Society > Social Problem > Poverty/Disparity
Daniel Halliday
Jun 11 · Last update 2 mo. ago.
What should be done about gentrification?
Is gentrification a natural part of the urban improvement process, something to be left to progress freely, or is it an unfair factor of urban renewal, displacing and disenfranchising lower income communities?
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Is it a possibility that megacities are too big and fast moving to foster any kind of community?
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Gentrification is a natural result of maintaining an urban environment
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Working class communities need protecting
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The real cause of gentrification is the lack of affordable housing
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Is it a possibility that megacities are too big and fast moving to foster any kind of community?

Megacities that house populations over 10 million people, such as Tokyo, Shanghai, Jakarta, Delhi, Seoul, Sao Paulo, Lagos, London, New York, are in a constant state of flux. People, businesses and trends come and go at an astonishing rate. It could be argued, based on homo-sapiens inclination to form small communities in the wild natural world, that these populations are just too large to foster any meaningful feeling of community spirit.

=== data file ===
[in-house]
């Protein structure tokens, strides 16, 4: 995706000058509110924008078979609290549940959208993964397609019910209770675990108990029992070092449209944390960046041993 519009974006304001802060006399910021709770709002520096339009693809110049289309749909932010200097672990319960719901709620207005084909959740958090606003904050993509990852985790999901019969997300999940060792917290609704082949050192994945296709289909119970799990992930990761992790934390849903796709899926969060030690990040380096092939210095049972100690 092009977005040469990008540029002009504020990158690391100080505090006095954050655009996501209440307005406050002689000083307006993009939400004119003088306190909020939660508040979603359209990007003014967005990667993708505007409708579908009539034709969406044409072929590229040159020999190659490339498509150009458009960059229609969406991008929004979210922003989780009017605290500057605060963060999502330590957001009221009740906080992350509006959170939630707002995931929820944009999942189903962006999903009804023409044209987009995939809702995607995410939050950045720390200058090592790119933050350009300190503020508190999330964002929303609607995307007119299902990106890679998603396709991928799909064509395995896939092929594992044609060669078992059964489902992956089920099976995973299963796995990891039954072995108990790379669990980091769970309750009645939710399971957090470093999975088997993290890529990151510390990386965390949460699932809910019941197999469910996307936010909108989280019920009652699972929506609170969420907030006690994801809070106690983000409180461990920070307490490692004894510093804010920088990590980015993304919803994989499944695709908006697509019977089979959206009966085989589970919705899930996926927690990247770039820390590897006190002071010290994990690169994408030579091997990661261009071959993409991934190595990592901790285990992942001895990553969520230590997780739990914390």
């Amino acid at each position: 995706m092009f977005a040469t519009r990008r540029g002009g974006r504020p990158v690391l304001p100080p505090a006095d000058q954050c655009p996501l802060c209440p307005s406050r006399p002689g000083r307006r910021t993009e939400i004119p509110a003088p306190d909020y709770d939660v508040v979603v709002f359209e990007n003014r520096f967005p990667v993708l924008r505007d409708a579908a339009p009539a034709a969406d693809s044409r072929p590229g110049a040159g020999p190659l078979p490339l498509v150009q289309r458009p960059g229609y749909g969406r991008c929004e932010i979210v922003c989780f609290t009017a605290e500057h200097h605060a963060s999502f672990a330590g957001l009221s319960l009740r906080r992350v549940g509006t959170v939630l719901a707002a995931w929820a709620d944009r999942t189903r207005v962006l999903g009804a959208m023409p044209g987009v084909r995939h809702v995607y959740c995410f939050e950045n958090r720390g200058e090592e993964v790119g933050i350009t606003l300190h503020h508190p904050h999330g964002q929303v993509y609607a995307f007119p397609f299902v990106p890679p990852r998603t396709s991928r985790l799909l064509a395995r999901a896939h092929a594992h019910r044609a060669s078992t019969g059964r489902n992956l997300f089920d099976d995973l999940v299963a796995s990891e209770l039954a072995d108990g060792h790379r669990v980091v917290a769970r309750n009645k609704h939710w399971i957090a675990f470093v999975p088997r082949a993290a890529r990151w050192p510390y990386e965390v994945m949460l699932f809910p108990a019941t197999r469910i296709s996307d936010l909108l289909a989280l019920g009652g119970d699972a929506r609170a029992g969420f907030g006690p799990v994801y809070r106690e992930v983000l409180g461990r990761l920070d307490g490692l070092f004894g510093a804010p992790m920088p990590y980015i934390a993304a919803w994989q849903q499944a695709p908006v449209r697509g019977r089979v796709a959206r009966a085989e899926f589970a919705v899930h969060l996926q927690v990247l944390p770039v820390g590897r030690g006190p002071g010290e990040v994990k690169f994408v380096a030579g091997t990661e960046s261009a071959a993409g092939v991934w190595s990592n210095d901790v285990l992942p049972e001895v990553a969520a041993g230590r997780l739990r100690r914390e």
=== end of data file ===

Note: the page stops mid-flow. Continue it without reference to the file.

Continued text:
Tokyo, the world’s largest and most heavily populated urban area, is a good example. Here the urban areas go through 30 year redevelopment cycles, buildings usually being removed and completely rebuilt rather than regenerated or preserved in any way. However, this often takes the form of top down regeneration that comes from more of an urban redevelopment approach, but as a result areas are constantly changing. This coupled with a great transport infrastructure means that the area you live in is less of a problem, and individuals choose to live is less of an issue.

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Daniel Halliday
Jul 31
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DH edited this paragraph
Tokyo, the world’s largest and most heavily populated urban area, is a good example. Here the urban areas go through 30 year redevelopment cycles, buildings usually being removed and completely rebuilt rather than regenerated or preserved in any way. However, this often takes the form of top down regeneration that comes from more of an urban redevelopment approach, but as a result areas are constantly changing. This coupled with a great transport infrastructure means that the area you live in is less of a problem, and individuals choose to live is less of an issue.
Gentrification is a natural result of maintaining an urban environment

Improving urban areas is part and parcel of the maintenance of a city landscape. Bringing new businesses, improving buildings and infrastructure is good for local people, helping to reduce crime and the general quality of life in the area. As affluent people, will naturally, seek a decent quality of life and have to finances to move, they will seek out rejuvenated areas. This movement also encourages social mixing, as people from diverse backgrounds will be neighbours as a result. This is all part of city life…